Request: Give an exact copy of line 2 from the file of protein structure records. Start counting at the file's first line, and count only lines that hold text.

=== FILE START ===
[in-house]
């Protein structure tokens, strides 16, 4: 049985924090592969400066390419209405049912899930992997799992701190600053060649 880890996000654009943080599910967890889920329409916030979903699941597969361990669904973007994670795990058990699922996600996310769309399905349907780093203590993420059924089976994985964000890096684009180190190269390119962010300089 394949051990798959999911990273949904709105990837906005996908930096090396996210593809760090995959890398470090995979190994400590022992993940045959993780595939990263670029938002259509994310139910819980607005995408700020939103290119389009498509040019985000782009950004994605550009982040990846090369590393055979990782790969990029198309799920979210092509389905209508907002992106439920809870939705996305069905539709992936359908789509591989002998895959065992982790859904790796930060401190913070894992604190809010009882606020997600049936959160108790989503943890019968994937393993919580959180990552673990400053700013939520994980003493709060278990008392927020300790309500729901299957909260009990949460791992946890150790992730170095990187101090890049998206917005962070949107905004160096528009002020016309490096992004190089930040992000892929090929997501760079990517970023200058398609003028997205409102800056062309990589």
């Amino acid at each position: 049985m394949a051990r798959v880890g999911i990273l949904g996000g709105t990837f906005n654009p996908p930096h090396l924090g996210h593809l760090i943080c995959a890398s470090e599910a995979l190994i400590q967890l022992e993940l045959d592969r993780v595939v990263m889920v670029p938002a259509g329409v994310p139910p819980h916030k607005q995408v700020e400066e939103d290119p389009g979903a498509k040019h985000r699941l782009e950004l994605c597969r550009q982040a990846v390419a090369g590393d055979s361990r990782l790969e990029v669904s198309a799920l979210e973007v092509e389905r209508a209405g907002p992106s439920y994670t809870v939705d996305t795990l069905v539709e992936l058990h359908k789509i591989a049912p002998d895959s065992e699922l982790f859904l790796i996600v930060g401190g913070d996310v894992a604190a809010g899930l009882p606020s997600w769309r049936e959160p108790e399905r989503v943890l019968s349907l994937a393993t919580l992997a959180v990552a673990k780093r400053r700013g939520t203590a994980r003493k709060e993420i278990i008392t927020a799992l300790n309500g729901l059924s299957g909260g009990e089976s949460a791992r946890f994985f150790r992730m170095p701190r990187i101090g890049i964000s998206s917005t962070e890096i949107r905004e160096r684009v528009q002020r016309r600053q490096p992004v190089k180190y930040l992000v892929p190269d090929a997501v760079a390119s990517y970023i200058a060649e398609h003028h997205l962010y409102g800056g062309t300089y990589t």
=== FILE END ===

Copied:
């Protein structure tokens, strides 16, 4: 049985924090592969400066390419209405049912899930992997799992701190600053060649 880890996000654009943080599910967890889920329409916030979903699941597969361990669904973007994670795990058990699922996600996310769309399905349907780093203590993420059924089976994985964000890096684009180190190269390119962010300089 394949051990798959999911990273949904709105990837906005996908930096090396996210593809760090995959890398470090995979190994400590022992993940045959993780595939990263670029938002259509994310139910819980607005995408700020939103290119389009498509040019985000782009950004994605550009982040990846090369590393055979990782790969990029198309799920979210092509389905209508907002992106439920809870939705996305069905539709992936359908789509591989002998895959065992982790859904790796930060401190913070894992604190809010009882606020997600049936959160108790989503943890019968994937393993919580959180990552673990400053700013939520994980003493709060278990008392927020300790309500729901299957909260009990949460791992946890150790992730170095990187101090890049998206917005962070949107905004160096528009002020016309490096992004190089930040992000892929090929997501760079990517970023200058398609003028997205409102800056062309990589």